Dispensational Premillennialism in Reformed Theology: The Contribution of J.O. Buswell to the Millennial Debate
Khoo, Jeffrey, Journal of the Evangelical Theological Society
Hear a Jewish proverb: "The nations of the world wish to irritate the Lord, but they can't. What do they do? They vex Israel instead." This seems to be the case, not just in the political, but also the theological arena, especially in the field of eschatology.
Covenantalism and dispensationalism are the two main systems of theology in evangelicalism today. Insofar as eschatology is concerned, amillennialism is the most prevalent view among covenant theologians. There are those who take a postmillennial view (e.g. the theonomists), and there are some who are premillennial. Dispensationalists, on the other hand, are always premillennial.
The millennial debate today focuses on these three main issues: (1) Is the millennial reign of Christ a physical or a spiritual reign? (2) Will it happen before or after the Second Coming of Christ? And (3) what is Israel's place in the millennium? The debate is particularly controversial when the fate of the nation of Israel is addressed. Historic premillennialists, amillennialists, and postmillennialists believe that Israel has been replaced by the Church, and that prophecies relating to Israel must be interpreted in ecclesiastical and not Jewish terms. Dispensational premillennialists, on the other hand, emphasize the importance of the nation of Israel in the study of the end times, and how God will restore his chosen nation to greatness when Messiah returns.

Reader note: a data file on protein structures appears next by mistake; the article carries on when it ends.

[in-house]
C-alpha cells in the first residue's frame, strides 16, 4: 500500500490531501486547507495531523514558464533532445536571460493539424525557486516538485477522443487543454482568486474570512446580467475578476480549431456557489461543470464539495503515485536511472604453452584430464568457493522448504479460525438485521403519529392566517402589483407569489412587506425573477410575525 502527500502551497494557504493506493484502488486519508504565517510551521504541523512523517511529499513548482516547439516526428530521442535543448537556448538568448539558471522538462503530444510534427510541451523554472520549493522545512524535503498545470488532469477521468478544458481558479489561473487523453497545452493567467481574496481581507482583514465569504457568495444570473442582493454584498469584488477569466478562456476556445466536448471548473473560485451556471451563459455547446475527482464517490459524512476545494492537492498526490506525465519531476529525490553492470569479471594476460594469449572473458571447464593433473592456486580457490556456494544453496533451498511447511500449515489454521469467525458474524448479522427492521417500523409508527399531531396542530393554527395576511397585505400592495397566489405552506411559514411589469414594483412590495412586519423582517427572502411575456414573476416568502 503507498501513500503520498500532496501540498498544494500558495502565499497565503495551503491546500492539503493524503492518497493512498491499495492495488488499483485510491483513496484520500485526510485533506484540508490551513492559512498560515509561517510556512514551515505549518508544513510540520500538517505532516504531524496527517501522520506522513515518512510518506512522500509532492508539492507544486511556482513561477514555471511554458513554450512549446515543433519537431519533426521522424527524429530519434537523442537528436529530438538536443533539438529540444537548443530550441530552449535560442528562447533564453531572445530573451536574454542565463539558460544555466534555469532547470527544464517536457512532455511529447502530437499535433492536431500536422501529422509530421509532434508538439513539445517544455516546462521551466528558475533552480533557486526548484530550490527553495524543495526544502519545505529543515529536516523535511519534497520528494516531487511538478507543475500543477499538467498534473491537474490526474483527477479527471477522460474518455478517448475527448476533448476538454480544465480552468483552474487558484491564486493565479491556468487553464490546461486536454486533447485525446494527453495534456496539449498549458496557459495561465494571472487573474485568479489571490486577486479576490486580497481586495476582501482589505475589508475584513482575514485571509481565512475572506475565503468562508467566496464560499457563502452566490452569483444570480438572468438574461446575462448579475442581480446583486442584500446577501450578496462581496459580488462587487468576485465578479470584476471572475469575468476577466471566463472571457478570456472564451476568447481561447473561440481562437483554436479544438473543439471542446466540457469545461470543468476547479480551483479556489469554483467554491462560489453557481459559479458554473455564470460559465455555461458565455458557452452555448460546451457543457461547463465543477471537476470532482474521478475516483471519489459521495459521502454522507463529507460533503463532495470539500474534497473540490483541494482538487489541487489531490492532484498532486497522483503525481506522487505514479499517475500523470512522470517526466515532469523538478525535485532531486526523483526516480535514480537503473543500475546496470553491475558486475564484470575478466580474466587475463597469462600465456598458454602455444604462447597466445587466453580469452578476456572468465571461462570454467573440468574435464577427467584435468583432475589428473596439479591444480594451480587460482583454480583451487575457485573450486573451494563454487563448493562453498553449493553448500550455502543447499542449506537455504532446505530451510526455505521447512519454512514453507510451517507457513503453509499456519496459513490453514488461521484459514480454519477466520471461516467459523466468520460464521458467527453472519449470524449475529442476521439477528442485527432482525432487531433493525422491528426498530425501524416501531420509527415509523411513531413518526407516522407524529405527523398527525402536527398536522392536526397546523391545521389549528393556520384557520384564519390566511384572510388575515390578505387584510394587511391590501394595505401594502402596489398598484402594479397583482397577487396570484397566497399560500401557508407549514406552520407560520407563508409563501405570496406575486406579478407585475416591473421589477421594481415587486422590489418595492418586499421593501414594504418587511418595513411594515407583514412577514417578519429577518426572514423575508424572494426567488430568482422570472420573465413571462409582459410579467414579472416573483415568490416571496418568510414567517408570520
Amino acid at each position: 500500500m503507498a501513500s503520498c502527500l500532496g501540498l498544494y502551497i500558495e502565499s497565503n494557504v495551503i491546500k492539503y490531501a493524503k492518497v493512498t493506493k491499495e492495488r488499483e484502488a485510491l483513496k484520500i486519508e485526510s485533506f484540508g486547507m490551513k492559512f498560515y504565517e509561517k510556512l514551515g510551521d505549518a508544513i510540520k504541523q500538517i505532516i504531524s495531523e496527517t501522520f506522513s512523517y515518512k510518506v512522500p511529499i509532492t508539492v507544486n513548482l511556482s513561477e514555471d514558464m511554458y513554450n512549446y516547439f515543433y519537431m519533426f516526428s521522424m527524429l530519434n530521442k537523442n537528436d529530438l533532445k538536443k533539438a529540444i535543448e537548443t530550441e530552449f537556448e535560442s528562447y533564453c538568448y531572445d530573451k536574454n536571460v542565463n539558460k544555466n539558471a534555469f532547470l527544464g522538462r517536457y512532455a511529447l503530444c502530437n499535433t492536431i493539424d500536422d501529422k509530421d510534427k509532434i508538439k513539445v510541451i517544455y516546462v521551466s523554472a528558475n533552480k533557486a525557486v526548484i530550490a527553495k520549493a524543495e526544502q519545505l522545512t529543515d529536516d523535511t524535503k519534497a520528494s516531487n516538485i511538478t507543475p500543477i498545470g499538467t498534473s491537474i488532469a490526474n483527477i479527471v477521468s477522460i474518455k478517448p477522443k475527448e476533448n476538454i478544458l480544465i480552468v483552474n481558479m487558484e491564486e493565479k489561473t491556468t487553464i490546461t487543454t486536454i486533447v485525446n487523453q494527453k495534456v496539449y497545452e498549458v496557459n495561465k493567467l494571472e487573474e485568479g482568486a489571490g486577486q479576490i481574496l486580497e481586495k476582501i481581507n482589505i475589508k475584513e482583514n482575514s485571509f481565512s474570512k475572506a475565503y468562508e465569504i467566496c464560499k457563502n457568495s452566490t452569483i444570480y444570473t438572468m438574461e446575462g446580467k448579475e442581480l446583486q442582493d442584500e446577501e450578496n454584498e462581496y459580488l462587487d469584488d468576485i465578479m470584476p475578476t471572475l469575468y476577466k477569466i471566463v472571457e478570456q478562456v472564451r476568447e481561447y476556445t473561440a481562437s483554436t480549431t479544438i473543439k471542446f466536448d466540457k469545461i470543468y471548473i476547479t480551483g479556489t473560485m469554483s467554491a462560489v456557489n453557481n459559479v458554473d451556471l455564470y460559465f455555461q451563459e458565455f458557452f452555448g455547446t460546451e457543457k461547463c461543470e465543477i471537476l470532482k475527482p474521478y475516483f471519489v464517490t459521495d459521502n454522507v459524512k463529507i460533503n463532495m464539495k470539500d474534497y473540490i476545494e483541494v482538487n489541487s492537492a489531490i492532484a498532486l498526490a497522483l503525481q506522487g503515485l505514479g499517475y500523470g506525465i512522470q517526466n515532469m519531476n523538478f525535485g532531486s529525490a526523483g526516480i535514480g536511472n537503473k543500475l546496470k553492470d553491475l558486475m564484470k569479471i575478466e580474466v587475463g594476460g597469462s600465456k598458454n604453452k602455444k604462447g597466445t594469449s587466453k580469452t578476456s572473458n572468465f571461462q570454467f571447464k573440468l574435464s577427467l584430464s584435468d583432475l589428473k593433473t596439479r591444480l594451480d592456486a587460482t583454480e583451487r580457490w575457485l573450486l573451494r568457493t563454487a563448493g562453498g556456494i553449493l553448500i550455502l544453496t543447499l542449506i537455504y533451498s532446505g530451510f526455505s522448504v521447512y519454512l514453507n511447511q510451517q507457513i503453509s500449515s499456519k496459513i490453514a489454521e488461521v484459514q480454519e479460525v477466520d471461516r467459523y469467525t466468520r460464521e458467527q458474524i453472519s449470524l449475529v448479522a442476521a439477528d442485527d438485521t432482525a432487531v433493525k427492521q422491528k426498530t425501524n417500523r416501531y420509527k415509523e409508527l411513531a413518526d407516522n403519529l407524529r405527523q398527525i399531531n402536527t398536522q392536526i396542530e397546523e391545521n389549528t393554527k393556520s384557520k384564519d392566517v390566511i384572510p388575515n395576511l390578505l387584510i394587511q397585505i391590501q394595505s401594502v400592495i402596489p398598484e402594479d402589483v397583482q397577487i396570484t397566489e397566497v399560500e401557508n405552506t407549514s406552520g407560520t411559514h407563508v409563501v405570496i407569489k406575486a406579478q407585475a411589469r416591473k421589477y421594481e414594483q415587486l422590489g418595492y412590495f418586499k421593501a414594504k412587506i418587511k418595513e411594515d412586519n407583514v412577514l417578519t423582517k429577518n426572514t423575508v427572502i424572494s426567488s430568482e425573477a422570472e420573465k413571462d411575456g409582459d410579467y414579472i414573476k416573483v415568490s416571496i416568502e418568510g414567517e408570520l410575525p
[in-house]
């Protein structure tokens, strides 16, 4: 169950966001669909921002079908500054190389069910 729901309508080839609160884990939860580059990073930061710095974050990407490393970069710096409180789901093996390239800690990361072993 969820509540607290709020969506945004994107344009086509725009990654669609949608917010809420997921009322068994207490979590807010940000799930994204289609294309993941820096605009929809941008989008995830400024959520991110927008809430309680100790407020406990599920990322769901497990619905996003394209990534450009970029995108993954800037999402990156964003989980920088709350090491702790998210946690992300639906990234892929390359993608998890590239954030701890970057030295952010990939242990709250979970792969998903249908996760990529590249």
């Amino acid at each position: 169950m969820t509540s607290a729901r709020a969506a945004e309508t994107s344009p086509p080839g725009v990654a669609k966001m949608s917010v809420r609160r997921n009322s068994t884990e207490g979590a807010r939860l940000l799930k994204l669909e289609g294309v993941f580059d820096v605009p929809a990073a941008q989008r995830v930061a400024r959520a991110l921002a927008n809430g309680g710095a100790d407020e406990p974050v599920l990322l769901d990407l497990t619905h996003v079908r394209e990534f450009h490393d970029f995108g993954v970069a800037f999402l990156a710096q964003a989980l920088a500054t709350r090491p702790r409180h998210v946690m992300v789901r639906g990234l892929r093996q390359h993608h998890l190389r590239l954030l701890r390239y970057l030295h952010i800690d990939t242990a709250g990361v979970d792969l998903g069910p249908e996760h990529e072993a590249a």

As noted, there are two types of premillennialism: the historic and the dispensational. Historic premillennialism agrees with dispensational premillennialism that there will be a literal millennium of Christ's rule on earth after his return. But apart from this, both offer somewhat opposite eschatological perspectives on how God will fulfill his redemptive plan. Most reformed scholars who take the premillennial view are historic premillennialists. However, there are those who are Reformed, and yet hold to the dispensational premillennial view of Israel and of the end times. This position is unfortunately much neglected in the perennial millennial debate. The late James Oliver Buswell (1895-1977) of Faith Theological Seminary 2 (Bible Presbyterian) is perhaps the most prominent Reformed scholar who took a dispensational premillennial view. My paper intends to revisit Buswell's Systematic Theology3 and demonstrate how dispensational premillennialism is compatible with covenant theology.
II. BUSWELL AND THE BIBLE PRESBYTERIAN CHURCH
Buswell graduated with a B.A. from the University of Minnesota, a B.D. from McCormick Theological Seminary, an M.A. from the University of Chicago, and a Ph.D. from New York University. In 1926, he was appointed third president of Wheaton College, a post he occupied with distinction until 1940, when he joined Carl McIntire's Twentieth Century Reformation Movement, and the new Bible Presbyterian Church (BPC). McIntire appointed him president of National Bible Institute (later Shelton College) in New York City. At the same time, he taught systematic theology at Faith Theological Seminary in Wilmington, Delaware.
Buswell's alignment with Carl McIntire and the BPC is significant, since they were like-minded in three ways: (1) both were Presbyterians and covenant theologians;' (2) both were fundamentalists,5 and (3) both were premillennialists. It is well documented that one of the reasons why the BPC was formed was because the Orthodox Presbyterian Church (OPC) refused to tolerate McIntire and Buswell's premillennial views.6 It must be noted that in the 1937 controversy, the OPC confessionalists were not averse to historic premillennialism but to dispensational premillennialism. Hart and Muether wrote, "The most important feature of fundamentalism that played havoc in the division of 1937 was dispensational premillennialism."7 Both McIntire and Buswell held to a premillennialism of the dispensational type. They saw no reason why dispensational premillennialism could not fit into Reformed theology. …